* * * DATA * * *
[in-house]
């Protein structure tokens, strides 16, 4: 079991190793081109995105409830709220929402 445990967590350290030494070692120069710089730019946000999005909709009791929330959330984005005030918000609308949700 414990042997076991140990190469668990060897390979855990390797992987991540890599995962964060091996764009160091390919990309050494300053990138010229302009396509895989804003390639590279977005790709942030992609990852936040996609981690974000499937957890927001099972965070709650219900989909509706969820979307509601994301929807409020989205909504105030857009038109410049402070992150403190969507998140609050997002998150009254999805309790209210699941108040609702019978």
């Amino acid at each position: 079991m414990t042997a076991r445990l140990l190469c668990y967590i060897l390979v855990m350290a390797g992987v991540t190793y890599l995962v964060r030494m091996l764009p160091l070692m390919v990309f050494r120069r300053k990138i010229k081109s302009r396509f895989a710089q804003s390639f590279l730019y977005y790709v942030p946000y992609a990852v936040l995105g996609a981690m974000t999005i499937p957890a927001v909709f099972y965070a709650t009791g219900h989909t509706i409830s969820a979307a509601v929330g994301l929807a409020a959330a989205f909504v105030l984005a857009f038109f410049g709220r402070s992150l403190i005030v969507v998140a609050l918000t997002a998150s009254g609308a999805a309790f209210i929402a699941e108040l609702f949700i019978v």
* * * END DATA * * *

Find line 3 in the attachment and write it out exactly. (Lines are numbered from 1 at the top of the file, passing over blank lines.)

């Amino acid at each position: 079991m414990t042997a076991r445990l140990l190469c668990y967590i060897l390979v855990m350290a390797g992987v991540t190793y890599l995962v964060r030494m091996l764009p160091l070692m390919v990309f050494r120069r300053k990138i010229k081109s302009r396509f895989a710089q804003s390639f590279l730019y977005y790709v942030p946000y992609a990852v936040l995105g996609a981690m974000t999005i499937p957890a927001v909709f099972y965070a709650t009791g219900h989909t509706i409830s969820a979307a509601v929330g994301l929807a409020a959330a989205f909504v105030l984005a857009f038109f410049g709220r402070s992150l403190i005030v969507v998140a609050l918000t997002a998150s009254g609308a999805a309790f209210i929402a699941e108040l609702f949700i019978v």